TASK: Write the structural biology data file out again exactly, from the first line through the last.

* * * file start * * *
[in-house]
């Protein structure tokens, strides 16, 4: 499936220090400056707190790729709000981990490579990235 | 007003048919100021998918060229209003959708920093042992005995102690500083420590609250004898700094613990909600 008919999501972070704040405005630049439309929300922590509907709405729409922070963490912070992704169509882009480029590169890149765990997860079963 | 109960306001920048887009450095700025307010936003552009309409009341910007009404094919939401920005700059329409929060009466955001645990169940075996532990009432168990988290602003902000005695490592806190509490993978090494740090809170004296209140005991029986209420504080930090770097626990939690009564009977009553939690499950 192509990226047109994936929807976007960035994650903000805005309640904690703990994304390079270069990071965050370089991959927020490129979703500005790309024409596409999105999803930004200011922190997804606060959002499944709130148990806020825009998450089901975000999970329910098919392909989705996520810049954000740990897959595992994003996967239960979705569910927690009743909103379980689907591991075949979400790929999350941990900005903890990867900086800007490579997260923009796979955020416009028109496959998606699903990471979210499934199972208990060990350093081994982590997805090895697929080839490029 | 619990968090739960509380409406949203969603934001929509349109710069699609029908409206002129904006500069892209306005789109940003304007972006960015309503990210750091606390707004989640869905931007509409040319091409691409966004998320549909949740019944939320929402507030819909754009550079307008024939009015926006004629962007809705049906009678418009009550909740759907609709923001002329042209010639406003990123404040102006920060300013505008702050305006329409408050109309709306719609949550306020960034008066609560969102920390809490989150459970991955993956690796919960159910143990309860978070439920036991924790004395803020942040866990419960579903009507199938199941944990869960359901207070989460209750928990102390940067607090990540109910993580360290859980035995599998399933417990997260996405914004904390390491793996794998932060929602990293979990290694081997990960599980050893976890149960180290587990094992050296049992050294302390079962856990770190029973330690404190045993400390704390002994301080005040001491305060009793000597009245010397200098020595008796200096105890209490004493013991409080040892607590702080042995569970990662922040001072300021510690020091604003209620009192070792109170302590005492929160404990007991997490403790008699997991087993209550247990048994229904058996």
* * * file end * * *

[in-house]
């Protein structure tokens, strides 16, 4: 499936220090400056707190790729709000981990490579990235 | 007003048919100021998918060229209003959708920093042992005995102690500083420590609250004898700094613990909600 008919999501972070704040405005630049439309929300922590509907709405729409922070963490912070992704169509882009480029590169890149765990997860079963 | 109960306001920048887009450095700025307010936003552009309409009341910007009404094919939401920005700059329409929060009466955001645990169940075996532990009432168990988290602003902000005695490592806190509490993978090494740090809170004296209140005991029986209420504080930090770097626990939690009564009977009553939690499950 192509990226047109994936929807976007960035994650903000805005309640904690703990994304390079270069990071965050370089991959927020490129979703500005790309024409596409999105999803930004200011922190997804606060959002499944709130148990806020825009998450089901975000999970329910098919392909989705996520810049954000740990897959595992994003996967239960979705569910927690009743909103379980689907591991075949979400790929999350941990900005903890990867900086800007490579997260923009796979955020416009028109496959998606699903990471979210499934199972208990060990350093081994982590997805090895697929080839490029 | 619990968090739960509380409406949203969603934001929509349109710069699609029908409206002129904006500069892209306005789109940003304007972006960015309503990210750091606390707004989640869905931007509409040319091409691409966004998320549909949740019944939320929402507030819909754009550079307008024939009015926006004629962007809705049906009678418009009550909740759907609709923001002329042209010639406003990123404040102006920060300013505008702050305006329409408050109309709306719609949550306020960034008066609560969102920390809490989150459970991955993956690796919960159910143990309860978070439920036991924790004395803020942040866990419960579903009507199938199941944990869960359901207070989460209750928990102390940067607090990540109910993580360290859980035995599998399933417990997260996405914004904390390491793996794998932060929602990293979990290694081997990960599980050893976890149960180290587990094992050296049992050294302390079962856990770190029973330690404190045993400390704390002994301080005040001491305060009793000597009245010397200098020595008796200096105890209490004493013991409080040892607590702080042995569970990662922040001072300021510690020091604003209620009192070792109170302590005492929160404990007991997490403790008699997991087993209550247990048994229904058996």